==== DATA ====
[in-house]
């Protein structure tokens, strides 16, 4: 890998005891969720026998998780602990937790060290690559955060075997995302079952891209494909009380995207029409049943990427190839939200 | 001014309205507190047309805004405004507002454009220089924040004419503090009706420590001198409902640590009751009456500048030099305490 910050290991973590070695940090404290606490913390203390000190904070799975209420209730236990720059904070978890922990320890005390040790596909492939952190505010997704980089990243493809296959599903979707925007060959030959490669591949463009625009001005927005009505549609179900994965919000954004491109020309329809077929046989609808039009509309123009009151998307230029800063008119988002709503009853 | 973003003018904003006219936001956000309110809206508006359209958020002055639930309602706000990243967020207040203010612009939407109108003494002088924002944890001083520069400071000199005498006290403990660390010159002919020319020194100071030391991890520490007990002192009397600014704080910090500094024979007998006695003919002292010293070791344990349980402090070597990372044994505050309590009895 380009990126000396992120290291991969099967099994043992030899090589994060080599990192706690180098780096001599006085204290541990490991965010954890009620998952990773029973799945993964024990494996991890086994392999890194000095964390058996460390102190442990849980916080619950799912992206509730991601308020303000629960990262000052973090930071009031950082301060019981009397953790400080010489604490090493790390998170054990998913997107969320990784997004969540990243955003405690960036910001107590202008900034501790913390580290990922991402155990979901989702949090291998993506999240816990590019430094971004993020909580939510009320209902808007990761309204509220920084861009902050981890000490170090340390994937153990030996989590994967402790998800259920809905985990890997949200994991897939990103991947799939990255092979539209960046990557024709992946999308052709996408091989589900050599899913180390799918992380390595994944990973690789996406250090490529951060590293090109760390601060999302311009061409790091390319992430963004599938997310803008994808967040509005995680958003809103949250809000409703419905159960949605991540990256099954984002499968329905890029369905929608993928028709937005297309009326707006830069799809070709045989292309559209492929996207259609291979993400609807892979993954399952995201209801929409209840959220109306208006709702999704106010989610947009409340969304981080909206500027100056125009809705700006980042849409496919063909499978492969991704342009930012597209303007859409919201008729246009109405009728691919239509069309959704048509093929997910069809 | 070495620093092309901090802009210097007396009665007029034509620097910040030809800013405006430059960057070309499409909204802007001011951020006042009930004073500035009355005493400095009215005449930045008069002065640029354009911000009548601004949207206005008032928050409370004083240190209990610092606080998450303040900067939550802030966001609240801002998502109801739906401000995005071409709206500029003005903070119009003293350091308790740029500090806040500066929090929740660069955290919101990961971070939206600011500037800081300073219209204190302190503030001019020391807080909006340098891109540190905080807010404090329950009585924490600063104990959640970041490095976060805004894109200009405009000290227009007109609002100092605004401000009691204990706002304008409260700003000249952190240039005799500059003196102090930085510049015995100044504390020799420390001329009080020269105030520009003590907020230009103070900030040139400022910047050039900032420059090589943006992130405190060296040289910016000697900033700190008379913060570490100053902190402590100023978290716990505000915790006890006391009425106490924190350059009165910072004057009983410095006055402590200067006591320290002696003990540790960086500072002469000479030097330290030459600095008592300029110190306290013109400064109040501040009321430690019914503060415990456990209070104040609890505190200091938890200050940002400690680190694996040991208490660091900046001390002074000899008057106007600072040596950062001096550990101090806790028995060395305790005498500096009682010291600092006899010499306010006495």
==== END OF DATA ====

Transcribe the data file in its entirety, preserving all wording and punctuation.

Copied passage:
[in-house]
């Protein structure tokens, strides 16, 4: 890998005891969720026998998780602990937790060290690559955060075997995302079952891209494909009380995207029409049943990427190839939200 | 001014309205507190047309805004405004507002454009220089924040004419503090009706420590001198409902640590009751009456500048030099305490 910050290991973590070695940090404290606490913390203390000190904070799975209420209730236990720059904070978890922990320890005390040790596909492939952190505010997704980089990243493809296959599903979707925007060959030959490669591949463009625009001005927005009505549609179900994965919000954004491109020309329809077929046989609808039009509309123009009151998307230029800063008119988002709503009853 | 973003003018904003006219936001956000309110809206508006359209958020002055639930309602706000990243967020207040203010612009939407109108003494002088924002944890001083520069400071000199005498006290403990660390010159002919020319020194100071030391991890520490007990002192009397600014704080910090500094024979007998006695003919002292010293070791344990349980402090070597990372044994505050309590009895 380009990126000396992120290291991969099967099994043992030899090589994060080599990192706690180098780096001599006085204290541990490991965010954890009620998952990773029973799945993964024990494996991890086994392999890194000095964390058996460390102190442990849980916080619950799912992206509730991601308020303000629960990262000052973090930071009031950082301060019981009397953790400080010489604490090493790390998170054990998913997107969320990784997004969540990243955003405690960036910001107590202008900034501790913390580290990922991402155990979901989702949090291998993506999240816990590019430094971004993020909580939510009320209902808007990761309204509220920084861009902050981890000490170090340390994937153990030996989590994967402790998800259920809905985990890997949200994991897939990103991947799939990255092979539209960046990557024709992946999308052709996408091989589900050599899913180390799918992380390595994944990973690789996406250090490529951060590293090109760390601060999302311009061409790091390319992430963004599938997310803008994808967040509005995680958003809103949250809000409703419905159960949605991540990256099954984002499968329905890029369905929608993928028709937005297309009326707006830069799809070709045989292309559209492929996207259609291979993400609807892979993954399952995201209801929409209840959220109306208006709702999704106010989610947009409340969304981080909206500027100056125009809705700006980042849409496919063909499978492969991704342009930012597209303007859409919201008729246009109405009728691919239509069309959704048509093929997910069809 | 070495620093092309901090802009210097007396009665007029034509620097910040030809800013405006430059960057070309499409909204802007001011951020006042009930004073500035009355005493400095009215005449930045008069002065640029354009911000009548601004949207206005008032928050409370004083240190209990610092606080998450303040900067939550802030966001609240801002998502109801739906401000995005071409709206500029003005903070119009003293350091308790740029500090806040500066929090929740660069955290919101990961971070939206600011500037800081300073219209204190302190503030001019020391807080909006340098891109540190905080807010404090329950009585924490600063104990959640970041490095976060805004894109200009405009000290227009007109609002100092605004401000009691204990706002304008409260700003000249952190240039005799500059003196102090930085510049015995100044504390020799420390001329009080020269105030520009003590907020230009103070900030040139400022910047050039900032420059090589943006992130405190060296040289910016000697900033700190008379913060570490100053902190402590100023978290716990505000915790006890006391009425106490924190350059009165910072004057009983410095006055402590200067006591320290002696003990540790960086500072002469000479030097330290030459600095008592300029110190306290013109400064109040501040009321430690019914503060415990456990209070104040609890505190200091938890200050940002400690680190694996040991208490660091900046001390002074000899008057106007600072040596950062001096550990101090806790028995060395305790005498500096009682010291600092006899010499306010006495």